The character of roughly 10% of Needham’s 8,500 single-family houses has changed dramatically over the past decade as a consequence of 75 to 100 annual teardowns.

Teardown homes tend to be smaller, older, in disrepair, or some combination of all three. Many of these houses date back to Needham’s post-World War II building boom, when about 44% of Needham’s housing stock was developed at a time the town’s population was nearly doubling.

Today, new construction is driven not by the GI Bill but almost totally by teardowns, with nearly all new single-family home construction in Needham replacing a teardown due to the dearth of open, available or new lots.

The new homes are substantially larger than the ones they replace. From 2014 to 2021, 720 parcels completely rebuilt after teardowns resulted in an average size increase of 2,931 square feet, according to a review done by Kim Lundgren Associates (KLA), the consulting firm assisting the town’s Climate Action Plan Committee.

One impact is the town is losing its supply of starter homes and replacing them with less affordable, larger homes. This is so concerning to Joe Matthews, a Precinct I Town Meeting member, that he petitioned the Planning Board to address what he sees as shortcomings in town zoning bylaws that facilitate the construction of much larger homes and make Needham increasingly unaffordable.

“Around the time I was growing up in Needham, the middle class was kind of on its way out due to the way the suburbs were developing,” he said. “Now, the upper middle class is under threat without some kind of intervention.”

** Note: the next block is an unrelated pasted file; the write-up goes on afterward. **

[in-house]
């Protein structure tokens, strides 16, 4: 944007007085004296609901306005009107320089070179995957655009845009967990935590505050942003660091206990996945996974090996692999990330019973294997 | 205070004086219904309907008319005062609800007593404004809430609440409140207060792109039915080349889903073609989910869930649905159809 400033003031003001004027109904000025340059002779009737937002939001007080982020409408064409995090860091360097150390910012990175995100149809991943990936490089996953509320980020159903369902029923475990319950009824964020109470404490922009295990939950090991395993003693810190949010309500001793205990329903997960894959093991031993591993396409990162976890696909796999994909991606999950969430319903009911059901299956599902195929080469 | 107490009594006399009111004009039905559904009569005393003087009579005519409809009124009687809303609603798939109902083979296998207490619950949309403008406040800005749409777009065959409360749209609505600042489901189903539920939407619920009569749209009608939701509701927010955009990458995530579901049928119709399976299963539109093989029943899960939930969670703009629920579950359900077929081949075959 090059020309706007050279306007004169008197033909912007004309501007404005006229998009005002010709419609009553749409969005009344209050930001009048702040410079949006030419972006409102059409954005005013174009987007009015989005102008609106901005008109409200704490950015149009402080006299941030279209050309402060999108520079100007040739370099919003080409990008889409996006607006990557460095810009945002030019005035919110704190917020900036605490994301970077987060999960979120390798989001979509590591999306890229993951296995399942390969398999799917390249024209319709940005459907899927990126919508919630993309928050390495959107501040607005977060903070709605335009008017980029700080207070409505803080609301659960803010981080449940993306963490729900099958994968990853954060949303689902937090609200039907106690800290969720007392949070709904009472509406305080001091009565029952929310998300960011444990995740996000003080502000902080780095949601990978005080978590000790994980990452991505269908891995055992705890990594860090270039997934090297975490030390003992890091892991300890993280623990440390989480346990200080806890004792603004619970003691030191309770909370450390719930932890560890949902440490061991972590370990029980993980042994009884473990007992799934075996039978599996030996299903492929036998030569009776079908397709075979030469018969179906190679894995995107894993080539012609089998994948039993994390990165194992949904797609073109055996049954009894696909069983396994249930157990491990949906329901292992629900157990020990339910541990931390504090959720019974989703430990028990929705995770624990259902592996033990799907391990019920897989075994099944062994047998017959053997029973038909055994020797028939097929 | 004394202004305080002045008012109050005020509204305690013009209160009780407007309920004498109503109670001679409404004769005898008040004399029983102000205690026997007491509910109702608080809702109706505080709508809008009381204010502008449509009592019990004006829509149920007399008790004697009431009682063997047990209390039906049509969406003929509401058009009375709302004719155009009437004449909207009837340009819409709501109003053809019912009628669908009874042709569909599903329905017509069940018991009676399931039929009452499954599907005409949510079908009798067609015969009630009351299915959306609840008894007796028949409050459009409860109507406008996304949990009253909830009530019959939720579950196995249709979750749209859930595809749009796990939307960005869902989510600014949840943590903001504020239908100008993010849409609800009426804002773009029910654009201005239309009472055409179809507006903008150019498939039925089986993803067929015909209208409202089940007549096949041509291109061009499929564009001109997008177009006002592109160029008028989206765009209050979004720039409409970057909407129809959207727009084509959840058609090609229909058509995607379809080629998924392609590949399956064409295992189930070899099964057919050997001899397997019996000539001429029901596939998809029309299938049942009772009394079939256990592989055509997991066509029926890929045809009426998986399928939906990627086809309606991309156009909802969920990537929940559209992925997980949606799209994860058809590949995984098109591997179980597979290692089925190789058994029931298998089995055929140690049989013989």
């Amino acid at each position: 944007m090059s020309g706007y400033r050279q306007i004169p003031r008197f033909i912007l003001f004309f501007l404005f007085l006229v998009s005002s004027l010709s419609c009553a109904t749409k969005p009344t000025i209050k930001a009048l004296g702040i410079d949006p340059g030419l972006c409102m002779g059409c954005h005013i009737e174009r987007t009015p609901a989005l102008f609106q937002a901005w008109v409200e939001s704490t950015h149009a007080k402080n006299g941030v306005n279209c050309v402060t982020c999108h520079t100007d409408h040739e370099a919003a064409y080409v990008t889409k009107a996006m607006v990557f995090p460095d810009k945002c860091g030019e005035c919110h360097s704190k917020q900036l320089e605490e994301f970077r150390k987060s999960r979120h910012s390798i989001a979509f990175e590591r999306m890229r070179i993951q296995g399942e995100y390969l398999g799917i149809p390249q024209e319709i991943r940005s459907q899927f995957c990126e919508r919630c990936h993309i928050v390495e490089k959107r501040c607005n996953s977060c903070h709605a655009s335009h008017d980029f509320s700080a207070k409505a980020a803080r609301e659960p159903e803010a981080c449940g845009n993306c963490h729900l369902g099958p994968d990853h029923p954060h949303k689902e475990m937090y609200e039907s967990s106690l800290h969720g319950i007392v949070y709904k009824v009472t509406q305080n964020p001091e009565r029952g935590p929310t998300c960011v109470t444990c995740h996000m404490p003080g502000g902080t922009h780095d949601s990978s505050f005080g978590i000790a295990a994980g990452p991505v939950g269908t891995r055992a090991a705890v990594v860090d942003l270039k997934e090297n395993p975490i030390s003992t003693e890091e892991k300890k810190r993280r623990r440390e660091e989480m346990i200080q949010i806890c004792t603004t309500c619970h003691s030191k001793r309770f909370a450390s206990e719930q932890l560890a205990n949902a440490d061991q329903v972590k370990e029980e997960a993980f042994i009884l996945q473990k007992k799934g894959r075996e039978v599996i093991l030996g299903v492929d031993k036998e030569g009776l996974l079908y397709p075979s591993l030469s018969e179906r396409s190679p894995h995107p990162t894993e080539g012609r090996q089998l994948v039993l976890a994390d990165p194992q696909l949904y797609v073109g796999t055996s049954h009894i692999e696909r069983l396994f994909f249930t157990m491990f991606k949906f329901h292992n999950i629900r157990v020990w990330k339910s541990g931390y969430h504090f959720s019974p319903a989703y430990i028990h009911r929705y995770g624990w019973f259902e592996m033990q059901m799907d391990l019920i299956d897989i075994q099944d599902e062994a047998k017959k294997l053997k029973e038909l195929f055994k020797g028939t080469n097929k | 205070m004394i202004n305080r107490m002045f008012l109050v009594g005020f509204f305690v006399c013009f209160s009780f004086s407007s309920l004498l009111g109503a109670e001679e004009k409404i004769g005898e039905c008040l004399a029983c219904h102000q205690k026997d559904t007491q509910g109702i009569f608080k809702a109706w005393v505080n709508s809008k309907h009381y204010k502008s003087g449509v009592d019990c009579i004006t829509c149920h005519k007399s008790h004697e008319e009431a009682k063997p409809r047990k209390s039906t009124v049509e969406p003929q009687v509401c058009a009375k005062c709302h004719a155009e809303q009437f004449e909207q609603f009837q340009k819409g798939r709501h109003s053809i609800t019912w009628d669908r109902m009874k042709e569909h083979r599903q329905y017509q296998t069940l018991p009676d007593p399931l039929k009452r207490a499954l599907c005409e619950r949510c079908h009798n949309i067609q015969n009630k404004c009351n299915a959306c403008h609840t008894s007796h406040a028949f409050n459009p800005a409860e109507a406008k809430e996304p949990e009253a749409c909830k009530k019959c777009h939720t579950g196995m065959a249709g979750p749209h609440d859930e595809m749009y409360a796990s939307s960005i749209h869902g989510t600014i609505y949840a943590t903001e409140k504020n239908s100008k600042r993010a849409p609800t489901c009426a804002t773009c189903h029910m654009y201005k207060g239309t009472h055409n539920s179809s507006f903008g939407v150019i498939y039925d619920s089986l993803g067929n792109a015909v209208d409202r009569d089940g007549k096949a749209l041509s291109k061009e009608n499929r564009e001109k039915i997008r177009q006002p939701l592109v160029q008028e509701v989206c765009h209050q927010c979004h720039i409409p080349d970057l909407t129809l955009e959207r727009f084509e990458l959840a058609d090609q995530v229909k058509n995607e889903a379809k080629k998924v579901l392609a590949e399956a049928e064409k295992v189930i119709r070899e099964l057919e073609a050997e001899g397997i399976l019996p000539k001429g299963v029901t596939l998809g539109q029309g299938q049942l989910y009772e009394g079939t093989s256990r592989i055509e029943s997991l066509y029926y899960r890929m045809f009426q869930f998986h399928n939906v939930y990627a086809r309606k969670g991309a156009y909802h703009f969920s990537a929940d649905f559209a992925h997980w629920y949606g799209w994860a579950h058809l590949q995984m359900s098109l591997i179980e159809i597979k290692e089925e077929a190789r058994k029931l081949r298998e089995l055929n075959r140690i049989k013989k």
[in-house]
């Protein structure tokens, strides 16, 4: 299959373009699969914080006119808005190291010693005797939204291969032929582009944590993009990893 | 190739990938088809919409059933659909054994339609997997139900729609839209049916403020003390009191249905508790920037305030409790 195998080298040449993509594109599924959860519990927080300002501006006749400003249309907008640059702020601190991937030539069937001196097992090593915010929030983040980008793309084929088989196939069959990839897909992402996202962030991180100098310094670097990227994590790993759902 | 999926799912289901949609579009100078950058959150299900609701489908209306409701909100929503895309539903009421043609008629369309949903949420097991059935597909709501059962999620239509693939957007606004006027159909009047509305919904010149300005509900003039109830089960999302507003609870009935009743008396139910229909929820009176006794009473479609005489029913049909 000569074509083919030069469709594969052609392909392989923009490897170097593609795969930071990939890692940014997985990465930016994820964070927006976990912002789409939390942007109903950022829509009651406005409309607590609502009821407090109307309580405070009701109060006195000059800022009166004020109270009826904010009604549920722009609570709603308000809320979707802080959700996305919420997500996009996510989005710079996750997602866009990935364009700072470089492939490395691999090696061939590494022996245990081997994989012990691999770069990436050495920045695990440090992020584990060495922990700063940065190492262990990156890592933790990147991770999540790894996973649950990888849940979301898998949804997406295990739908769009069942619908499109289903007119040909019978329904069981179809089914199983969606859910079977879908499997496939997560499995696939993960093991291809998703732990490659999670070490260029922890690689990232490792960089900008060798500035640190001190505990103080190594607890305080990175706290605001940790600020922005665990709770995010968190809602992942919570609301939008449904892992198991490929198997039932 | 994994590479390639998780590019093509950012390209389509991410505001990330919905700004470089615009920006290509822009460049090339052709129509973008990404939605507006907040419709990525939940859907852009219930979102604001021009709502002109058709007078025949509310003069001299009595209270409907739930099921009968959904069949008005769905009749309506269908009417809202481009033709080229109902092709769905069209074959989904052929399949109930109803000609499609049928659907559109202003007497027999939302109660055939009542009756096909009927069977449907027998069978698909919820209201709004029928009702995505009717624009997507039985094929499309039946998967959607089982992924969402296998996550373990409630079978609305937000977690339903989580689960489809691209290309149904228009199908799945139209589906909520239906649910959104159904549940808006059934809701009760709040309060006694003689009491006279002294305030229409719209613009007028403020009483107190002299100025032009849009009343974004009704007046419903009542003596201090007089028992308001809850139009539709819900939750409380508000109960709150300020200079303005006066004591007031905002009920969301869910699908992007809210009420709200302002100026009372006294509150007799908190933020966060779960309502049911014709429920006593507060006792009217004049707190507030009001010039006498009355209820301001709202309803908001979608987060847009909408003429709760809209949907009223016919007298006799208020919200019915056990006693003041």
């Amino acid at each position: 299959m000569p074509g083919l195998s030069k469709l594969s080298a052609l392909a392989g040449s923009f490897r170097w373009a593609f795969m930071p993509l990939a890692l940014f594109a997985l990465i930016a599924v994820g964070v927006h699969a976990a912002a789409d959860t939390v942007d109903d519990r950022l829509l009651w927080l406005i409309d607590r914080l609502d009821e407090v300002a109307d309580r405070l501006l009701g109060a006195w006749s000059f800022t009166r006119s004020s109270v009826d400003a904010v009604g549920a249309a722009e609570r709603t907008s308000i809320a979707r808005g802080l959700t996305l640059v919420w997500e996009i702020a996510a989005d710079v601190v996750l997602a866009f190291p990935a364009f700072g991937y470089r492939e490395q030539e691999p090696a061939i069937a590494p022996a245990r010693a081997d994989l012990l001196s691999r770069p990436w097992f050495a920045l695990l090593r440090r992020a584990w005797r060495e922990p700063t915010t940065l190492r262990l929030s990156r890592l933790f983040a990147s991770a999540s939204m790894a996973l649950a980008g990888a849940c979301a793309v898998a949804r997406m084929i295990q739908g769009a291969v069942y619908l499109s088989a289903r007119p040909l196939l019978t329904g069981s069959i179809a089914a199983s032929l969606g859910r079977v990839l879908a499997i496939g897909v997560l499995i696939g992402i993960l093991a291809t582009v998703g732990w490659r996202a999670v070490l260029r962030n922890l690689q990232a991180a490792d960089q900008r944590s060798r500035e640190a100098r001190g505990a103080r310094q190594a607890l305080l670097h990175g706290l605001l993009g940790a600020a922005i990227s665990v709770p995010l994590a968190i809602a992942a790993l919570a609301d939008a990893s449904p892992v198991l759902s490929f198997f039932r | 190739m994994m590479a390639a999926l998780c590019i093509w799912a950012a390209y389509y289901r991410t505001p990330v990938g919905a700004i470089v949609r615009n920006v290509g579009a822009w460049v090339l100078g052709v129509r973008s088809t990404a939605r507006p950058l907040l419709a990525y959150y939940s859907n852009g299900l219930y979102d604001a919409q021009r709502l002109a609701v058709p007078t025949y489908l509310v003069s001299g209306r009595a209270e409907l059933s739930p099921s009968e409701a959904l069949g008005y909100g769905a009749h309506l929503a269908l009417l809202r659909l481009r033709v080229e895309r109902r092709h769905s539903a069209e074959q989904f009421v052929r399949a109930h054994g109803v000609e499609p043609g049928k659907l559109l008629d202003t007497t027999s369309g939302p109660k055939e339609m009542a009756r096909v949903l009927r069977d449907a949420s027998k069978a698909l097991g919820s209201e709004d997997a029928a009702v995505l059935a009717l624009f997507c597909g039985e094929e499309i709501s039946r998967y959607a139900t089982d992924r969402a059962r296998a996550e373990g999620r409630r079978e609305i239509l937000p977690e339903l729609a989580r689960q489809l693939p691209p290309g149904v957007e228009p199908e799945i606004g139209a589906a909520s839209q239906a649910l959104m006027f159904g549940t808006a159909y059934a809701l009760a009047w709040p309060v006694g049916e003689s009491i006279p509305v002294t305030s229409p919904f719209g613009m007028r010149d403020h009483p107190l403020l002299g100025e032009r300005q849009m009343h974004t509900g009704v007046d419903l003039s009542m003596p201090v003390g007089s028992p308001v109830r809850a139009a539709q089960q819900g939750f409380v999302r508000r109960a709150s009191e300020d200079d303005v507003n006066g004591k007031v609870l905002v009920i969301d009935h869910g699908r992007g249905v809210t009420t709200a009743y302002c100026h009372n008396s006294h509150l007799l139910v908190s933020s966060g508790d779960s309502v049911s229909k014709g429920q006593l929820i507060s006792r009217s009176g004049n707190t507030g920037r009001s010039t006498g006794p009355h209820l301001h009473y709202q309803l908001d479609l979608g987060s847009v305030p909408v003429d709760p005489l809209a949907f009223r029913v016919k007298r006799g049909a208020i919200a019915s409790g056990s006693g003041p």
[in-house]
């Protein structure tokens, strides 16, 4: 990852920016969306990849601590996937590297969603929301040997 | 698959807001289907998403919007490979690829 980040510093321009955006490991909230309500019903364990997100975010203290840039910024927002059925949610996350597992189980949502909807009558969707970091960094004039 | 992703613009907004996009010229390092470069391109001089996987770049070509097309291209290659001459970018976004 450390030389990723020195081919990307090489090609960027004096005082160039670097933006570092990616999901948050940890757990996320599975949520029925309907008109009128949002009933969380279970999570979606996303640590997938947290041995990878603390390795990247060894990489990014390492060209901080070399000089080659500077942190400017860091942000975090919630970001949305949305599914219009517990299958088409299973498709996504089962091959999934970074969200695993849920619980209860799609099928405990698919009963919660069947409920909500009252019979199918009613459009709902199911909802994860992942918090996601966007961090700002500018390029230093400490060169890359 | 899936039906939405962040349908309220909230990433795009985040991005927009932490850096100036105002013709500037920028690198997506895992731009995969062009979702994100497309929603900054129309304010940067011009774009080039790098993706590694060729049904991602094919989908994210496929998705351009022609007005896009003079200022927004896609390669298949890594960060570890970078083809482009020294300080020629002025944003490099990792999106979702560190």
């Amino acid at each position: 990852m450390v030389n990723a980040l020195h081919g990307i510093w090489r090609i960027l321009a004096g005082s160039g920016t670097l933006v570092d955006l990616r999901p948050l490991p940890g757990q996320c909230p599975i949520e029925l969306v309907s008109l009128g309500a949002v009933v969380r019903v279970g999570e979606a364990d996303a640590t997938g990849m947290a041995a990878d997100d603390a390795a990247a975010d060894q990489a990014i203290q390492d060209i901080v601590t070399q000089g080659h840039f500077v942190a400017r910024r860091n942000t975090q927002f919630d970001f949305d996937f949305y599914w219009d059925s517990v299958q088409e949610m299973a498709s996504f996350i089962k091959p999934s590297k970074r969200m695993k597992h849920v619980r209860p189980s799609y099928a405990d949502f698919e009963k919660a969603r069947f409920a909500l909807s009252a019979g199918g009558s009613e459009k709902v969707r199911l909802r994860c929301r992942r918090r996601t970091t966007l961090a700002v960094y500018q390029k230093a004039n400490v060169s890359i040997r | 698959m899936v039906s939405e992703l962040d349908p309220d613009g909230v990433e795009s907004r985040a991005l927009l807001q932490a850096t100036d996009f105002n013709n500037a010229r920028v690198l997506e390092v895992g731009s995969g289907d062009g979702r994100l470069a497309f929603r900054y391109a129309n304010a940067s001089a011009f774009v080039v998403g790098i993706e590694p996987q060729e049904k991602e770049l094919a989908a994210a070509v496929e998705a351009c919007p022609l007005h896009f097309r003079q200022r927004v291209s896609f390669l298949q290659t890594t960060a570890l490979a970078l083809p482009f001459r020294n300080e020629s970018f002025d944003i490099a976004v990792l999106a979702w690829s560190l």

Recent history

New homes in the U.S. have grown 45% in size since the 1970s, according to data from the MIT Climate Portal.  But in Needham, that number is 64%.

KLA looked at how Needham has fared since the 1970s and calculated that the average living area for Needham homes in 1970 was 2,214 square feet. By the 2020s, it had risen to 3,641 square feet.

In 2014, the town tried to address criticism of bulky “McMansions” being squeezed onto smallish lots. It created a Large House Review Study Committee to develop “recommendations on how best to ensure that new residential construction in the Single Residence B (SRB) and General Residence Districts will complement existing buildings, settings and neighborhood character.” The targeted districts have lots in the 10,000-square-foot, or quarter-acre, range.

Originally scheduled to complete its work in six months, the committee took three years to produce recommendations that ultimately were incorporated in a 2017 Town Meeting warrant item intended to address these concerns.

Town Meeting voted to amend town bylaws, with a particular emphasis in the 10,000-square-foot districts. As written, the change was expected to produce houses that would typically provide 3,800-to-4,000 square feet of living space and not seem incongruous in their neighborhoods.

At last month’s Planning Board meeting, Matthews offered examples of multiple homes within those targeted districts that greatly exceeded that square footage. In addition to citing specific recently completed projects, he referenced listings on the real estate service Zillow that showed multiple homes for sale that greatly exceeded 3,800 square feet.